Depiction of the flight of M. Poitevin, July 14, 1850. M. Poitevin and his horse flew over Paris in a hot air balloon. Poitevin later declared having seen Paris from so high, that the city looked like a map.
SS Atlantic Conveyor, a cargo ship taken up from trade to carry supplies, helicopters, and Harrier jump-jet fighters for the British Fleet heading to the Falklands, is struck by two Exocet missiles. She is not outright sunk, but she is burnt to the keel. Though the harriers fly off before the attack, all but one helicopter are lost to the flames, and this forces the British to march across the Falklands rather than fly across it.
In this attack, twelve crew, including Captain Ian North, were killed by the Exocets, the subsequent fires, or the frigid sea.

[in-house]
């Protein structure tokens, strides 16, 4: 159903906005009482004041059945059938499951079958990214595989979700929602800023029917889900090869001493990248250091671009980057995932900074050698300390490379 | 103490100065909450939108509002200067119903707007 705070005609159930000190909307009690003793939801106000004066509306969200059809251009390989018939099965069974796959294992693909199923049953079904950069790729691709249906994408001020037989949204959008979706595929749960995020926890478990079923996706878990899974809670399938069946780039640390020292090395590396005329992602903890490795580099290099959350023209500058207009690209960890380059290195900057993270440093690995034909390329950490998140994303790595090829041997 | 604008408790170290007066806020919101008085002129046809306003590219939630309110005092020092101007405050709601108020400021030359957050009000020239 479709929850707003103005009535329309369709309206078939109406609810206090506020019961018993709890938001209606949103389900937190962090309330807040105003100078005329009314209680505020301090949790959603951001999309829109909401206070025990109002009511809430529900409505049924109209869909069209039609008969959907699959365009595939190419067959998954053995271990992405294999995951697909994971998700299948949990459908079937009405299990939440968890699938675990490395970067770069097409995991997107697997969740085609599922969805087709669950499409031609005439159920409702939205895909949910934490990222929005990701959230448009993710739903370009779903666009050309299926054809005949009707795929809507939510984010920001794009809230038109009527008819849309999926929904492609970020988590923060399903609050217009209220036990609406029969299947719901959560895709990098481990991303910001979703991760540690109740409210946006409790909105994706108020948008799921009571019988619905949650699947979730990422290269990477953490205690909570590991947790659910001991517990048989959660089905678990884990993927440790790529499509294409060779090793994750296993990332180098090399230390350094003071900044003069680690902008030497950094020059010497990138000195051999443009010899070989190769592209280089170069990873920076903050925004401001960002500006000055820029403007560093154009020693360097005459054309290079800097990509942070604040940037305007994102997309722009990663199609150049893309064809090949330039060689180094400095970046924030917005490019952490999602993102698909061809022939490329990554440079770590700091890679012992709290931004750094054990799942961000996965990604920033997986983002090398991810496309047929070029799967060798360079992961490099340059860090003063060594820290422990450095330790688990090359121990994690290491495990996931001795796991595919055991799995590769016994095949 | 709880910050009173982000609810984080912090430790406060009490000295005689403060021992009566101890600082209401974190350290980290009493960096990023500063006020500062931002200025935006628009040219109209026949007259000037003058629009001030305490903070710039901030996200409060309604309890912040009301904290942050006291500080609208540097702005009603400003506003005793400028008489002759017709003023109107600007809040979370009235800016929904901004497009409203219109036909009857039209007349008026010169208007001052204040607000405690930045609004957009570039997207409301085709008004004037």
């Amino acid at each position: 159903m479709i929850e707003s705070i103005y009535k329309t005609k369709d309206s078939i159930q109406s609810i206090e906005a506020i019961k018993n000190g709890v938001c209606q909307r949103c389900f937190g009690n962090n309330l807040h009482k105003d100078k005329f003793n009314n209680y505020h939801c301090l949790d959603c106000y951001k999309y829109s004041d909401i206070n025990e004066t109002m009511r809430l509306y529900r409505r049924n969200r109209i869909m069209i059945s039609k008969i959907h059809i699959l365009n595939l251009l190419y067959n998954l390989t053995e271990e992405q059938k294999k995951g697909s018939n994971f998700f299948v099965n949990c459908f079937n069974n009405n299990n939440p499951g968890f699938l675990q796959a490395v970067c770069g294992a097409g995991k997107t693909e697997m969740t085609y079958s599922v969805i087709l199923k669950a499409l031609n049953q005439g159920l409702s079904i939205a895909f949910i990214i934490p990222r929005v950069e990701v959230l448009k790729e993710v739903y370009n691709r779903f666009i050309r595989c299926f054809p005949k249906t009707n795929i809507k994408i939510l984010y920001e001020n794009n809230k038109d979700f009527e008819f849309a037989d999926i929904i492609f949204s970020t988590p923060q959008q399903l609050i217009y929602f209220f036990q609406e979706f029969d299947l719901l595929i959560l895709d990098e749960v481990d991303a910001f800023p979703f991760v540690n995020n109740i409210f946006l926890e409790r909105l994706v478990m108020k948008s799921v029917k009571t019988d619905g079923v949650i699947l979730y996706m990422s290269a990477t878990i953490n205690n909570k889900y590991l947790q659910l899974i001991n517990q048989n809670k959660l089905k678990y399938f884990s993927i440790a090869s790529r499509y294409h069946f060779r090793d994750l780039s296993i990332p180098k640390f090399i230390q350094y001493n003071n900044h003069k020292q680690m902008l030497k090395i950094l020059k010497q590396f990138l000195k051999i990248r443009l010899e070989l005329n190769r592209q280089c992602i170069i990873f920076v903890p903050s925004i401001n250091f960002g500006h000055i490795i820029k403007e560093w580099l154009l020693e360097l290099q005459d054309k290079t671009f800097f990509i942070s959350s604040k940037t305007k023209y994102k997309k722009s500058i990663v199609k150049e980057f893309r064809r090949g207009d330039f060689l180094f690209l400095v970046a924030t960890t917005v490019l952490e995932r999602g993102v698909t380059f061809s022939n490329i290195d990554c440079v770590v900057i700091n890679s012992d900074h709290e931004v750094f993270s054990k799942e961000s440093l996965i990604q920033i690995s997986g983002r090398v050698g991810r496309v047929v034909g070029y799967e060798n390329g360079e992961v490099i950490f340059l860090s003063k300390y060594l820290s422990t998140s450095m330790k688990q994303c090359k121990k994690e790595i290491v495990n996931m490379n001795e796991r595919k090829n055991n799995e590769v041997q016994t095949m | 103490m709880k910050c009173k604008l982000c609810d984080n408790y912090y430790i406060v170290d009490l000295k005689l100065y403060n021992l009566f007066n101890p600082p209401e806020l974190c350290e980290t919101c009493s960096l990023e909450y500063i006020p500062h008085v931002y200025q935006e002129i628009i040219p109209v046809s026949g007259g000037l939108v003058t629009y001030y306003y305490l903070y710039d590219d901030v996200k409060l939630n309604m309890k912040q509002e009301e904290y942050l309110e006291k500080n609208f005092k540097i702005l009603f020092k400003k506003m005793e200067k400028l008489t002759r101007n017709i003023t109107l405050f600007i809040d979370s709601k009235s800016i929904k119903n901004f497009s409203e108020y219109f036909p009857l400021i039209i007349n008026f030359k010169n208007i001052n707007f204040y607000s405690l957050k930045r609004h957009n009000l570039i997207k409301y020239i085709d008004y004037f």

Adrian J. Anslow | Air Engineering Mechanic ( R) | Royal Navy John B. Dobson | Bosun (Petty Officer I) | Merchant Navy Edmund Flanagan | Chief Petty Officer | Royal Navy Frank Foulkes | Mechanic (Petty Officer I) | Merchant Navy David R. S. Hawkins | Assistant Steward | Merchant Navy Ronald Hoole | First Radio Officer | Royal Fleet Auxiliary James Hughes | Mechanic (Petty Officer II) | Merchant Navy Ian H. North, DSC | Master | Merchant Navy Ng Por | Laundryman | Royal Fleet Auxiliary Don L. Pryce | Leading Air Engineering Mechanic (L) | Royal Navy Chan Chi Shing | Laundryman | Royal Fleet Auxiliary Ernest N. Vickers | Mechanic (Petty Officer II) | Merchant Navy
On 28 May, after three days being towed, the ‘bow magazine’ (clusters of bombs she was carrying for the fleet) exploded, finally sinking the ship.